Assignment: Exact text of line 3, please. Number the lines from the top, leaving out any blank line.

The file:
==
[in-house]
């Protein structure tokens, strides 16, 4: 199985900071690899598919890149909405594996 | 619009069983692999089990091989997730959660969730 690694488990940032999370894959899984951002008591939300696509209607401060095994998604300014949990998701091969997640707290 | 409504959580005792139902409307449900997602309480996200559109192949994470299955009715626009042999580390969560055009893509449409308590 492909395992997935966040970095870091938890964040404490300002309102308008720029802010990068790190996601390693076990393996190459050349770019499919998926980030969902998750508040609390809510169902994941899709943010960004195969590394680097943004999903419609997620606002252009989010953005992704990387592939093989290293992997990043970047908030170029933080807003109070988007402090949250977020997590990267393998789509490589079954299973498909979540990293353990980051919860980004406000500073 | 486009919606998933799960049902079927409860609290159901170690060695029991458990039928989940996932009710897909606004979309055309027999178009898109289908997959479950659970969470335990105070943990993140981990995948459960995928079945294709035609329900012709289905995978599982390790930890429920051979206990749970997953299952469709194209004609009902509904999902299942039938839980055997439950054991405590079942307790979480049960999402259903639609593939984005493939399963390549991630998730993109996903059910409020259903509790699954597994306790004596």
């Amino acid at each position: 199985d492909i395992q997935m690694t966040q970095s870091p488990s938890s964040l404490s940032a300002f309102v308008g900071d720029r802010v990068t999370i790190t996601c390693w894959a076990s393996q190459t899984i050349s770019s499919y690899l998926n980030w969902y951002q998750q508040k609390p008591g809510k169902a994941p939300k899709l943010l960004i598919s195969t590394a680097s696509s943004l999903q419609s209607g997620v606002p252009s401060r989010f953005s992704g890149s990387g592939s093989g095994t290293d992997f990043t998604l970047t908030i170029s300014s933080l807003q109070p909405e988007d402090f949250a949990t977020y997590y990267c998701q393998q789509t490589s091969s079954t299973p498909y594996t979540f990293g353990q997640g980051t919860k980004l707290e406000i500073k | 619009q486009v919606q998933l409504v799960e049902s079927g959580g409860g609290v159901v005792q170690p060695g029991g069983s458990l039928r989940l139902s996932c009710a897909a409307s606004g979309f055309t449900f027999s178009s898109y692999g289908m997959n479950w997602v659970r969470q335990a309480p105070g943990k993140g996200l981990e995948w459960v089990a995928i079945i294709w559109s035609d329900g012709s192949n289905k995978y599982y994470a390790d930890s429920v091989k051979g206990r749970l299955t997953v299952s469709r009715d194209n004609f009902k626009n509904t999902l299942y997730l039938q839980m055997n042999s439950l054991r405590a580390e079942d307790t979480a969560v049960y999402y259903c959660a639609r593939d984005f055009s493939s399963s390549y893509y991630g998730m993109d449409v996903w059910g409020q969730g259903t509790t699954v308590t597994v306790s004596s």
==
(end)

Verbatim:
């Amino acid at each position: 199985d492909i395992q997935m690694t966040q970095s870091p488990s938890s964040l404490s940032a300002f309102v308008g900071d720029r802010v990068t999370i790190t996601c390693w894959a076990s393996q190459t899984i050349s770019s499919y690899l998926n980030w969902y951002q998750q508040k609390p008591g809510k169902a994941p939300k899709l943010l960004i598919s195969t590394a680097s696509s943004l999903q419609s209607g997620v606002p252009s401060r989010f953005s992704g890149s990387g592939s093989g095994t290293d992997f990043t998604l970047t908030i170029s300014s933080l807003q109070p909405e988007d402090f949250a949990t977020y997590y990267c998701q393998q789509t490589s091969s079954t299973p498909y594996t979540f990293g353990q997640g980051t919860k980004l707290e406000i500073k | 619009q486009v919606q998933l409504v799960e049902s079927g959580g409860g609290v159901v005792q170690p060695g029991g069983s458990l039928r989940l139902s996932c009710a897909a409307s606004g979309f055309t449900f027999s178009s898109y692999g289908m997959n479950w997602v659970r969470q335990a309480p105070g943990k993140g996200l981990e995948w459960v089990a995928i079945i294709w559109s035609d329900g012709s192949n289905k995978y599982y994470a390790d930890s429920v091989k051979g206990r749970l299955t997953v299952s469709r009715d194209n004609f009902k626009n509904t999902l299942y997730l039938q839980m055997n042999s439950l054991r405590a580390e079942d307790t979480a969560v049960y999402y259903c959660a639609r593939d984005f055009s493939s399963s390549y893509y991630g998730m993109d449409v996903w059910g409020q969730g259903t509790t699954v308590t597994v306790s004596s």